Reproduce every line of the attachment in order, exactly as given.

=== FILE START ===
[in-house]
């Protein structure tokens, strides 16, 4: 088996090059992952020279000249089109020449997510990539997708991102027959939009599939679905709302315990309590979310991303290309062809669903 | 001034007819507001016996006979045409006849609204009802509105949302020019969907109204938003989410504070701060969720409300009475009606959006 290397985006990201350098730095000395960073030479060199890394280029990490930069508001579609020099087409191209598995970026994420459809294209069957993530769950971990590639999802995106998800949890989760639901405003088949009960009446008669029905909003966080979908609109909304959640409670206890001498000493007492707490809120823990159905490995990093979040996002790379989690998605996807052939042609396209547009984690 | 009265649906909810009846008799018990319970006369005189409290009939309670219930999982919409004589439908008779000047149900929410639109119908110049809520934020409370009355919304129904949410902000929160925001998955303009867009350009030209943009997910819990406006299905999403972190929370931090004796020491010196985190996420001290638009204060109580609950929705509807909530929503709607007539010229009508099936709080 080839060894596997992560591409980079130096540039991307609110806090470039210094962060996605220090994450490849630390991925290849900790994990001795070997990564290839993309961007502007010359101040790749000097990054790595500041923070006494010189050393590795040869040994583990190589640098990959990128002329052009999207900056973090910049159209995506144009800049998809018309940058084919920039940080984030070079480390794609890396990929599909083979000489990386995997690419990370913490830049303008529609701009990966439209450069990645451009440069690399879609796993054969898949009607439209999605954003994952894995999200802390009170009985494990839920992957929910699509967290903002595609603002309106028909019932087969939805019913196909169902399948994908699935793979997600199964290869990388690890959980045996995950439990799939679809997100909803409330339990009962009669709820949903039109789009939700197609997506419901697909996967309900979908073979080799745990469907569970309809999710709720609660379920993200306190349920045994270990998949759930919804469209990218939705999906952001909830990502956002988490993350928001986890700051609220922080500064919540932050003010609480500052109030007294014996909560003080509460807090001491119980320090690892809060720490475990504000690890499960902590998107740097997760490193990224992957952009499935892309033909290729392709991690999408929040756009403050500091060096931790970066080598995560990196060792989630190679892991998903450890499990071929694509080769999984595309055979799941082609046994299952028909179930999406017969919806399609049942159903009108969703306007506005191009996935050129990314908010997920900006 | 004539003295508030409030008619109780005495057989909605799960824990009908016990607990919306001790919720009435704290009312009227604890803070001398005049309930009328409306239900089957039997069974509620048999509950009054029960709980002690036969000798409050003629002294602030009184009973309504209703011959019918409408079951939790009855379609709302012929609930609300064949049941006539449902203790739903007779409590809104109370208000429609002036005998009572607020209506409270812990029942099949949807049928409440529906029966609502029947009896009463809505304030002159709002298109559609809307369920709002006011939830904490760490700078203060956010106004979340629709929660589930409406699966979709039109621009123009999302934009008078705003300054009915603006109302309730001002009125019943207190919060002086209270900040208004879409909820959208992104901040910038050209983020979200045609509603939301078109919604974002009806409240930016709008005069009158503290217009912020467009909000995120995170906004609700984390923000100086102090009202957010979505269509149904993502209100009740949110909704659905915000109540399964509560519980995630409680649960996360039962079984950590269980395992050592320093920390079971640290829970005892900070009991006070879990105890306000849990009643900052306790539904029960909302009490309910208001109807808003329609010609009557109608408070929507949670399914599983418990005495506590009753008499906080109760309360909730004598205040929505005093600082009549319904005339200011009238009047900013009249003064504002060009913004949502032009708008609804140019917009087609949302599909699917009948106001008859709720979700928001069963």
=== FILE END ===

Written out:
[in-house]
């Protein structure tokens, strides 16, 4: 088996090059992952020279000249089109020449997510990539997708991102027959939009599939679905709302315990309590979310991303290309062809669903 | 001034007819507001016996006979045409006849609204009802509105949302020019969907109204938003989410504070701060969720409300009475009606959006 290397985006990201350098730095000395960073030479060199890394280029990490930069508001579609020099087409191209598995970026994420459809294209069957993530769950971990590639999802995106998800949890989760639901405003088949009960009446008669029905909003966080979908609109909304959640409670206890001498000493007492707490809120823990159905490995990093979040996002790379989690998605996807052939042609396209547009984690 | 009265649906909810009846008799018990319970006369005189409290009939309670219930999982919409004589439908008779000047149900929410639109119908110049809520934020409370009355919304129904949410902000929160925001998955303009867009350009030209943009997910819990406006299905999403972190929370931090004796020491010196985190996420001290638009204060109580609950929705509807909530929503709607007539010229009508099936709080 080839060894596997992560591409980079130096540039991307609110806090470039210094962060996605220090994450490849630390991925290849900790994990001795070997990564290839993309961007502007010359101040790749000097990054790595500041923070006494010189050393590795040869040994583990190589640098990959990128002329052009999207900056973090910049159209995506144009800049998809018309940058084919920039940080984030070079480390794609890396990929599909083979000489990386995997690419990370913490830049303008529609701009990966439209450069990645451009440069690399879609796993054969898949009607439209999605954003994952894995999200802390009170009985494990839920992957929910699509967290903002595609603002309106028909019932087969939805019913196909169902399948994908699935793979997600199964290869990388690890959980045996995950439990799939679809997100909803409330339990009962009669709820949903039109789009939700197609997506419901697909996967309900979908073979080799745990469907569970309809999710709720609660379920993200306190349920045994270990998949759930919804469209990218939705999906952001909830990502956002988490993350928001986890700051609220922080500064919540932050003010609480500052109030007294014996909560003080509460807090001491119980320090690892809060720490475990504000690890499960902590998107740097997760490193990224992957952009499935892309033909290729392709991690999408929040756009403050500091060096931790970066080598995560990196060792989630190679892991998903450890499990071929694509080769999984595309055979799941082609046994299952028909179930999406017969919806399609049942159903009108969703306007506005191009996935050129990314908010997920900006 | 004539003295508030409030008619109780005495057989909605799960824990009908016990607990919306001790919720009435704290009312009227604890803070001398005049309930009328409306239900089957039997069974509620048999509950009054029960709980002690036969000798409050003629002294602030009184009973309504209703011959019918409408079951939790009855379609709302012929609930609300064949049941006539449902203790739903007779409590809104109370208000429609002036005998009572607020209506409270812990029942099949949807049928409440529906029966609502029947009896009463809505304030002159709002298109559609809307369920709002006011939830904490760490700078203060956010106004979340629709929660589930409406699966979709039109621009123009999302934009008078705003300054009915603006109302309730001002009125019943207190919060002086209270900040208004879409909820959208992104901040910038050209983020979200045609509603939301078109919604974002009806409240930016709008005069009158503290217009912020467009909000995120995170906004609700984390923000100086102090009202957010979505269509149904993502209100009740949110909704659905915000109540399964509560519980995630409680649960996360039962079984950590269980395992050592320093920390079971640290829970005892900070009991006070879990105890306000849990009643900052306790539904029960909302009490309910208001109807808003329609010609009557109608408070929507949670399914599983418990005495506590009753008499906080109760309360909730004598205040929505005093600082009549319904005339200011009238009047900013009249003064504002060009913004949502032009708008609804140019917009087609949302599909699917009948106001008859709720979700928001069963």